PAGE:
Q+A: The Joker Behind 'Our Valued Customers'

This could be you. Illustration of Mr. Tim courtesy of Mr. Tim.

Mr. Tim is an illustrator who manages a local comic book shop in Boston. The 30-year-old Groton native and School of the Museum of Fine Arts alum also happens to be the brains behind Our Valued Customers, a blog he started in late 2009 that racks up anywhere between 10 and 12,000 hits per day, where — Monday through Saturday — Mr. Tim posts his own comics depicting the antics, comments, and overall craziness of the shop’s customers. Yes, it’s genius. And no, I’m not going to tell you where he works. Or his real name. Mr. Tim took set aside his sketchbook for a few minutes to talk about fighting Spider-Man, his secret superpowers, and the other one percent.

How did you come to create Our Valued Customers?
After about a year of working at the store, I started drawing these unflattering caricatures of the more irritating customers and writing down things I overheard or was asked that struck me as funny. So I had a big sketchbook full of this stuff and my brother was visiting from New York and after looking through them he said, “These are really funny. You should put them on the internet.” So it was really born out of this “bored at work” exercise, and I never thought anyone would ever see them.

You post a new comic almost every day — are there ever days where you don’t overhear anything funny or interesting?
Oh yeah. It’s not like every single day [has a] barrage of horrible customers, foaming at the mouth and spewing craziness. I got in the habit of stock-piling weird quotes in a notebook, that way I actually have a comic to do every day. Plus sometimes I’ll be out at another comic store or in line for a movie and I’ll hear some guy shouting about how he could take Spider-Man in a fight and I’ll write it down.

Do you work on them in the store?
Well, people don’t take kindly to you drawing crude cartoon versions of them while they watch you, so I usually do them when I’m at home. They don’t take too long. The lettering takes the longest, but if I have a full day to just draw I can do about 8 to 10 in a day.

Who are your customers, exactly?
The majority of comic book folks and comic shop customers are awesome. However, like in any group, there’s that loud, crazy one percent that will continually amaze you with the crazy things that they say.

Do you ever have people who recognize themselves on your blog?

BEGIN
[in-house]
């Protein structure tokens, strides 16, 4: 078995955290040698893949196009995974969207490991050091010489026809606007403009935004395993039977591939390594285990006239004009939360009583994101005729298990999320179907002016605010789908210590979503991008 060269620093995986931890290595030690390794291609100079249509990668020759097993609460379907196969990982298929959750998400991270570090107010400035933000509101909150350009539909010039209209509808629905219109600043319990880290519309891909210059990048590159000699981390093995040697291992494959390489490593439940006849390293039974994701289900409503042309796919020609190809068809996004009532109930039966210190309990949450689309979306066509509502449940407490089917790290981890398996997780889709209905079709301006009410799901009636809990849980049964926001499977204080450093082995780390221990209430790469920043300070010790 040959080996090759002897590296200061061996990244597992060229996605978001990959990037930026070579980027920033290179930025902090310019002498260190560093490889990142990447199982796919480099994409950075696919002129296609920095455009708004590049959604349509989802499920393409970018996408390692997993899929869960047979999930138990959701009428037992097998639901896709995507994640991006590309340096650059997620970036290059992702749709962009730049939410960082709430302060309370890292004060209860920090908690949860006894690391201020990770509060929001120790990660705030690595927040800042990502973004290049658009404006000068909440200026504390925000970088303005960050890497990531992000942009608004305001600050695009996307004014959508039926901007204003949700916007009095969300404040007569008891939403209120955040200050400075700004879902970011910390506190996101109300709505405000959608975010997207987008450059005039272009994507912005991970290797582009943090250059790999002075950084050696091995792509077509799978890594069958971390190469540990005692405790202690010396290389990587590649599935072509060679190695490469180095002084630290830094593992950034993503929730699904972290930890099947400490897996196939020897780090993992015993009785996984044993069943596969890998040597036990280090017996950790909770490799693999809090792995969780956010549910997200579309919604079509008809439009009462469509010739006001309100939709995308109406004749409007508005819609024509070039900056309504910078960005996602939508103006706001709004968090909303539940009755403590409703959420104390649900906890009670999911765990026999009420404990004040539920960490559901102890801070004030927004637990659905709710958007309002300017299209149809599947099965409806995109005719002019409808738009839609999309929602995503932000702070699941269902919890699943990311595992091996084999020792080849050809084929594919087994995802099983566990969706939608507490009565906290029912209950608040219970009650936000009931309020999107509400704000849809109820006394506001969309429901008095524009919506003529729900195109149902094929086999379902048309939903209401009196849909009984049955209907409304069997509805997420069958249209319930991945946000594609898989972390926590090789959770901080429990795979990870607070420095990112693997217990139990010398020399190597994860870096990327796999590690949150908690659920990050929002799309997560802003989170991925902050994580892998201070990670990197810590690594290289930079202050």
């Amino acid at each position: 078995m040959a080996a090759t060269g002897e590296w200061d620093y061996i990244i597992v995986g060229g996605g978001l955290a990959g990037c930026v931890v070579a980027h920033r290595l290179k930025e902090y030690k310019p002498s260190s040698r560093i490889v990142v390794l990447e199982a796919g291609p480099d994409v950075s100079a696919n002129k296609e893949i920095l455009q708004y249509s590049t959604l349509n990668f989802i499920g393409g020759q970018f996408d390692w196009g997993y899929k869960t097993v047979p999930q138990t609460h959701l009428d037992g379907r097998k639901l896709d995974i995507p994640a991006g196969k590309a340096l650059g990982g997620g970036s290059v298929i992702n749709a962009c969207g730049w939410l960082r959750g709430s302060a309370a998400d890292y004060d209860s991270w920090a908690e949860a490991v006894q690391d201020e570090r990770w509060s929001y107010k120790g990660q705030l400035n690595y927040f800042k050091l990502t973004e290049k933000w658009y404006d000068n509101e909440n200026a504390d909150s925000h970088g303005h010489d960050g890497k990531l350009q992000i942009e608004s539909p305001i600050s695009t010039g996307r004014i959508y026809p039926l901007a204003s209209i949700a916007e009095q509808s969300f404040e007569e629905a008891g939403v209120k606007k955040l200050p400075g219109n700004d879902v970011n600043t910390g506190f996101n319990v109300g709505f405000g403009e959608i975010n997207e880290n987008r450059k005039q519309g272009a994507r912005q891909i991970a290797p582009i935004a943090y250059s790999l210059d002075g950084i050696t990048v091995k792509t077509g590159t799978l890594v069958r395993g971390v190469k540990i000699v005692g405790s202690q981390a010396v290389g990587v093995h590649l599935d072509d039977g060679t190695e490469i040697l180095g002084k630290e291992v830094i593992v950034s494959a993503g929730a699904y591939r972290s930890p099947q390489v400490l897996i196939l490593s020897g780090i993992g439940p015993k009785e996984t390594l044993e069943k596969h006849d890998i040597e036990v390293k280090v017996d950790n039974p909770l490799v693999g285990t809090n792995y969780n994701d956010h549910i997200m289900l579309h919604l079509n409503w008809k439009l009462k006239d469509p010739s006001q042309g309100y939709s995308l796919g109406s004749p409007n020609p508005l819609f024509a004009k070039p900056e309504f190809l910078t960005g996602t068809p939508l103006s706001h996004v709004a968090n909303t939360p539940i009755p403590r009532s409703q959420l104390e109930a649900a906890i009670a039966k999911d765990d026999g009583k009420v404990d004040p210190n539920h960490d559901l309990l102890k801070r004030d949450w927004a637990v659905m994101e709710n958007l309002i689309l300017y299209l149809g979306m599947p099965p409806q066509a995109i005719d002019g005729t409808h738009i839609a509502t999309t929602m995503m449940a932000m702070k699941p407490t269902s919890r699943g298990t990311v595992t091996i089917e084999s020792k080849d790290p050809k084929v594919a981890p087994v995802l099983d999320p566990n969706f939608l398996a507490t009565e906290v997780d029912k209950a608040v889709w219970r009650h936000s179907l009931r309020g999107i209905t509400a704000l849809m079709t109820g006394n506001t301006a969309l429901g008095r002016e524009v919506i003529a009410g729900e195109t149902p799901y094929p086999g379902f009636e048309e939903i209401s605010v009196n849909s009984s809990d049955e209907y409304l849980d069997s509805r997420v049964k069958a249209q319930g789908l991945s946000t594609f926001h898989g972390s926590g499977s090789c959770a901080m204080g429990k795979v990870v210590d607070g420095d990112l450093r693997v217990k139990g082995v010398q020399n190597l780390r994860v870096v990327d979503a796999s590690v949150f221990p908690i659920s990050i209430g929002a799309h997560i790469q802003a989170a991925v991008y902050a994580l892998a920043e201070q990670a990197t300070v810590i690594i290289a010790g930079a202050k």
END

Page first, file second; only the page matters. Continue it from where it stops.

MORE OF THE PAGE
I haven’t, but then again, my comics are pretty unflattering, so hopefully when people see them they think, “That’s not me. I don’t have a horrible overbite and I don’t spit when I talk.”

What’s the most outrageous thing you’ve seen a customer do?
Once a drunk guy wandered into the store at about noon and after staggering around grumbling to himself he … ah, relieved himself in his pants. It took a few minutes [for me] to realize it had happened but as soon as I did I was like, “Get the hell out of here!” and thankfully he did.

What’s the most ridiculous thing you’ve overheard?
I don’t know. I mean, just look through the comics, everything is a little outrageous. I think what really makes comic customers different from other retail customers is the specific nature of the material. We comic folks are really passionate and a lot of times that passion can get a little out of hand and an otherwise rational person can come off as a lunatic while arguing about Captain Sisko or Batman.

What are your favorite comics and/or graphic novels?
I really loved The Brian Michael Bendis run on Daredevil. The Ultimates 1 and 2 are awesome and any of Walter Simonson’s Thor. I just read Paul Pope’s Batman: Year 100 and that was really cool.

What illustrators and artists inspire you?
Gahn Wilson, Johnny Ryan, Amanda Conner, Shakey Kane, Peter Bagge, Jim Mahfood, Sergio Aragones … all of those guys. And all of the old MAD magazine artists like Don Martin, Al Jaffe, and Dave Berg.

If you were a superhero, what would your name and super power be?
I’d want to be Have Enough Money Man. My superpower would be not having to panic every time the cable, electric, and phone bills are due.